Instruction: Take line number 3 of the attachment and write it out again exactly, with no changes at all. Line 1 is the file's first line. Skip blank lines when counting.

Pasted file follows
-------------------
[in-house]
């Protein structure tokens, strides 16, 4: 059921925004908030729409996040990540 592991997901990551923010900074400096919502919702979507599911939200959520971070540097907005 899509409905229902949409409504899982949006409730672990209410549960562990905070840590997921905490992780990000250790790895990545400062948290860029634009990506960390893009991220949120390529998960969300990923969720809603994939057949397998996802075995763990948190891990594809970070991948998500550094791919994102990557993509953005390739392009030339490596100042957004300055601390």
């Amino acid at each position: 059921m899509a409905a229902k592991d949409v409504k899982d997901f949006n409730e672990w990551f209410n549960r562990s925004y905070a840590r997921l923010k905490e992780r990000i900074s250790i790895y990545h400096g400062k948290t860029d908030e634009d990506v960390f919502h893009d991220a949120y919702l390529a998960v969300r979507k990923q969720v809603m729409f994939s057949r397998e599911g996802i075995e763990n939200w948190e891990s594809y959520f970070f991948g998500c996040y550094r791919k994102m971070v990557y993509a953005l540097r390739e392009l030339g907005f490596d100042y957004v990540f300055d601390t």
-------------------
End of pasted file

């Amino acid at each position: 059921m899509a409905a229902k592991d949409v409504k899982d997901f949006n409730e672990w990551f209410n549960r562990s925004y905070a840590r997921l923010k905490e992780r990000i900074s250790i790895y990545h400096g400062k948290t860029d908030e634009d990506v960390f919502h893009d991220a949120y919702l390529a998960v969300r979507k990923q969720v809603m729409f994939s057949r397998e599911g996802i075995e763990n939200w948190e891990s594809y959520f970070f991948g998500c996040y550094r791919k994102m971070v990557y993509a953005l540097r390739e392009l030339g907005f490596d100042y957004v990540f300055d601390t």